Plaintiff notes in his motion that the Chapman Legacy Society has announced the “Jeanette Headington Kern Endowed Scholarship for Student-Athletes”. The scholarship, however, cannot come into being until her death. Plaintiff goes on to quote additional statements from the Chapman Legacy Society noting that Jeanette Kern and “her husband, Terry C. Kern, have generously supported both academics and athletes at TU…” The statement apparently further states that “TU has acknowledged the extraordinary and inspired philanthropy of Jeanette and Terry Kern…”.

         Though the undersigned had never seen these particular statements prior to this motion, they appears to contain more than a little hyperbole. A $16, 000 donation would generally not be enough to warrant such statements. Apparently, the university is thanking Mrs. Kern in advance for the $100, 000 they will receive when she dies. Plaintiff argues that TU's description of the donation suggests that both the undersigned and his wife made this gift, in spite of the fact that the undersigned has expressly stated in Ross that the gift was made solely by Jeanette Kern, and solely from her own funds. Plaintiff further suggests that TU's description of the gift creates the misleading impression that it was not in the form of a life insurance policy but rather a large, “in-time” donation, in direct contradiction of the facts as recited in Ross. Apparently counsel has some difficulty in reading and understanding the English language. A life insurance policy payable upon someone's death is not an “in-time” donation. There is no “in-time” found in the dictionary. The term “in time, ' however, has a secondary meaning of “eventually, ” which is in fact when the insurance policy will be paid.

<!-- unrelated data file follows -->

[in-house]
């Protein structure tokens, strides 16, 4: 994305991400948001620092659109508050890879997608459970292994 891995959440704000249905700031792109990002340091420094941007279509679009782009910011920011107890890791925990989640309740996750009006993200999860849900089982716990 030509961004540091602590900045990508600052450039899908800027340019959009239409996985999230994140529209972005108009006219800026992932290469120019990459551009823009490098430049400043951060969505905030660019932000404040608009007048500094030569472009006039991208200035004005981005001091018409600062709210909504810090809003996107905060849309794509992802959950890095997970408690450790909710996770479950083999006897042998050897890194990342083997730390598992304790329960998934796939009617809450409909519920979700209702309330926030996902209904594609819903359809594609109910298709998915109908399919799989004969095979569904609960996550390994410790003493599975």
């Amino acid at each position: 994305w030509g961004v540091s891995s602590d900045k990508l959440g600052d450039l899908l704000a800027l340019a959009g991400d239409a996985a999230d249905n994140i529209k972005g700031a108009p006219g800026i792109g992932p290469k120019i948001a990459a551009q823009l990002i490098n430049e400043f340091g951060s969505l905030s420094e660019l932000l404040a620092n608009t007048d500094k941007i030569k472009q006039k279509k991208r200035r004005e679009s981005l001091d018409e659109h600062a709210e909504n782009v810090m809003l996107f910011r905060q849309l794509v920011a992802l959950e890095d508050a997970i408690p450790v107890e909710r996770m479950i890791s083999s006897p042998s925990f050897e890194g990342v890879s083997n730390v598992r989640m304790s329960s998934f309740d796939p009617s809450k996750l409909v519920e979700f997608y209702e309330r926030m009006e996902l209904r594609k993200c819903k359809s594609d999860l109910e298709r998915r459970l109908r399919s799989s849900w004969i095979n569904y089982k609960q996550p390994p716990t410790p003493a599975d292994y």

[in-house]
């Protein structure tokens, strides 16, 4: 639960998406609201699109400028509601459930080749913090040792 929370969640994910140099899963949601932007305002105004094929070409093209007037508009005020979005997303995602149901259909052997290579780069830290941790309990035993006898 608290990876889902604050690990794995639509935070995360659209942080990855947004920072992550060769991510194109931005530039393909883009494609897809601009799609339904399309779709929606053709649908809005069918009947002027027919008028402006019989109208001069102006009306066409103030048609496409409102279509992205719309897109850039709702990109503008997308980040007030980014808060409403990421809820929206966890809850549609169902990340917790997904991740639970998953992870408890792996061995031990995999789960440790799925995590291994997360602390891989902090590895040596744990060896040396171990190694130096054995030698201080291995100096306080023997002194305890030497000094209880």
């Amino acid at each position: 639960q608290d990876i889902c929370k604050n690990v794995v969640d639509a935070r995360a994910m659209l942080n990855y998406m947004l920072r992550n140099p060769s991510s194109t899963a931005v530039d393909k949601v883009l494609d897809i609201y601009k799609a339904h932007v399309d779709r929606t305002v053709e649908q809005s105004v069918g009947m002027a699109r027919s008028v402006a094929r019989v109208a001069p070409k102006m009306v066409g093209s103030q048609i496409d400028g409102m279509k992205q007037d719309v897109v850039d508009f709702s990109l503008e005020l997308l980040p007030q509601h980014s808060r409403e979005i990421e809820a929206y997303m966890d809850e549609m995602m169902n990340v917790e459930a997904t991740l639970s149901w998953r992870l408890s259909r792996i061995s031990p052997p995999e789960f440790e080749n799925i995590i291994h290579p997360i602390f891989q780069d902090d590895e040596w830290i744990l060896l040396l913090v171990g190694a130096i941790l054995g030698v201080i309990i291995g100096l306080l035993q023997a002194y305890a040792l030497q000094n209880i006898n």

These facts are not sufficient to support recusal in this case. Both the parties and the public can reasonably be expected to believe facts established in the public record. See Moore v. Publicis Groupe, 868 F.Supp.2d 137, 155 (S.D. N.Y. 2012) (a party making a recusal motion is charged with knowledge of all facts known or knowable with due diligence from the public record or otherwise); United States v. Daley, 564 F.2d 645, 651 (2d. 1977) (a motion to recuse was untimely where the facts supporting the motion were both public record and actually known to movant). Moreover, if a judge had made such a gift, the gift would still not require recusal. A judge's status as an alumnus or contributor, without more, is not a reasonable basis for questioning a judge's impartiality. Rather, Plaintiff must allege facts demonstrating a specific bias, such as a specific and particular interest in the subject of the litigation or access to extrajudicial facts. See Chalenor v. Univ. of N.D., 291 F.3d 1042, 1049-50 (8th Cir. 2002) (“Both the fact that Judge Webb is an alumnus of the University and the fact that he has contributed financially to the University are immaterial, unless the facts indicated a specific and particular interest in the wrestling program or some other particularly relevant problem.”); Lunde v. Helms, 29 F.3d 367, 371 (8th Cir. 1994) (“We do not think that making alumni contributions or participating in university educational programs, without more, is a reasonable basis for questioning the judge's impartiality.”); Wu v. Thomas, 996 F.2d 271, 275 (11th Cir. 1993) (while recusal may be required if a judge was a university trustee or could learn about the case through “extensive school ties, ” his status as adjunct professor and his past financial contributions to the university were insufficient to warrant recusal).

         B. Plaintiff's ...